Tuesday, July 14, 2009

Salomone’s Jell-O shots portrait of Bill Cosby

Also his Amy Winehouse tattoos sweater

Andrew Salomone of Dover, New Hampshire, celebrated Bill Cosby’s 72nd birthday Sunday by creating a likeness of the comedian and longtime Jell-O pitchman out of 746 Jell-O shots at Buoy Gallery in Kittery, Maine.

“I'm always sort of interested to see what happens when I create a physical manifestation of some of the associations that we all have in our heads,” Salomone tells The New England Journal of Aesthetic Research. “So for the ‘Jell-O Head’ project, I only became interested in actually making the work when I realized that Buoy Gallery was going to be empty on Bill Cosby's birthday and that the project would function as a social event.”

It’s a goof, but a lovely goof. And it is one more wacky result of artists’ fascination with pixel-built images in our ever more digital age. Another recent example: the Obama portrait that elementary students in Westfield, Massachusetts, made from 2,420 dominoes.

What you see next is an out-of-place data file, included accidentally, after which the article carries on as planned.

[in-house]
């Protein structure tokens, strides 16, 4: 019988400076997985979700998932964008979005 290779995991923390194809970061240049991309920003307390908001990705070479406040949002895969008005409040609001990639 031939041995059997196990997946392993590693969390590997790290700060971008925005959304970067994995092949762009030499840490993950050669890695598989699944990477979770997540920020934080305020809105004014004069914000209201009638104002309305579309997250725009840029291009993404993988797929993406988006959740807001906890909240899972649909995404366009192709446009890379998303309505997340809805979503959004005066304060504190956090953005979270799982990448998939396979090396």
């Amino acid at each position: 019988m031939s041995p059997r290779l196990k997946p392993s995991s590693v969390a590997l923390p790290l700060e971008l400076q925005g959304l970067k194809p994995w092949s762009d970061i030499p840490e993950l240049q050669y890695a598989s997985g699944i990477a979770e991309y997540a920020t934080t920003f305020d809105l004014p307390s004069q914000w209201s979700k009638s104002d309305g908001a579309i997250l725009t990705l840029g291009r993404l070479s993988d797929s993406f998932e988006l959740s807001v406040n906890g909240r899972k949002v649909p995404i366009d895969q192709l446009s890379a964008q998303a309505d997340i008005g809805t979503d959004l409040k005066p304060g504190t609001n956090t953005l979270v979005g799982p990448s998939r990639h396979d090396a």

“In the end the project came out better than I could have imagined because of the way that the participants in the show just spontaneously started moving the Jell-O shots around and making their own imagery out of the Jell-O shots,” Salomone writes. You can see an examples in the photos here and the video slideshow.